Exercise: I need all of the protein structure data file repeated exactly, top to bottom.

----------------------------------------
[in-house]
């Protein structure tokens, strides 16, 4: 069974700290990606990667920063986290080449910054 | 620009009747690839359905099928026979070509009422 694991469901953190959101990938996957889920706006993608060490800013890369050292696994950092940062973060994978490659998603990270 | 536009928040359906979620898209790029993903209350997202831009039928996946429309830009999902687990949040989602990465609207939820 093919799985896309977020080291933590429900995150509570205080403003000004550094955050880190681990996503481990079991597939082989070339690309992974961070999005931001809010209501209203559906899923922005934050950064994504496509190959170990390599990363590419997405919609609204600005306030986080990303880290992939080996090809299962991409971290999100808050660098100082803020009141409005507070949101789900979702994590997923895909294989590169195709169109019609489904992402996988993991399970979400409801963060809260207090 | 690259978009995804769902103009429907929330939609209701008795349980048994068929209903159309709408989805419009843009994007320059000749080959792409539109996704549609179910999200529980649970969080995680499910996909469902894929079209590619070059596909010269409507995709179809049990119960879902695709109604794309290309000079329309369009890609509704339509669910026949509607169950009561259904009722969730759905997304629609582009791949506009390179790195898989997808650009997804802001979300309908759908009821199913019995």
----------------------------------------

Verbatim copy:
[in-house]
């Protein structure tokens, strides 16, 4: 069974700290990606990667920063986290080449910054 | 620009009747690839359905099928026979070509009422 694991469901953190959101990938996957889920706006993608060490800013890369050292696994950092940062973060994978490659998603990270 | 536009928040359906979620898209790029993903209350997202831009039928996946429309830009999902687990949040989602990465609207939820 093919799985896309977020080291933590429900995150509570205080403003000004550094955050880190681990996503481990079991597939082989070339690309992974961070999005931001809010209501209203559906899923922005934050950064994504496509190959170990390599990363590419997405919609609204600005306030986080990303880290992939080996090809299962991409971290999100808050660098100082803020009141409005507070949101789900979702994590997923895909294989590169195709169109019609489904992402996988993991399970979400409801963060809260207090 | 690259978009995804769902103009429907929330939609209701008795349980048994068929209903159309709408989805419009843009994007320059000749080959792409539109996704549609179910999200529980649970969080995680499910996909469902894929079209590619070059596909010269409507995709179809049990119960879902695709109604794309290309000079329309369009890609509704339509669910026949509607169950009561259904009722969730759905997304629609582009791949506009390179790195898989997808650009997804802001979300309908759908009821199913019995």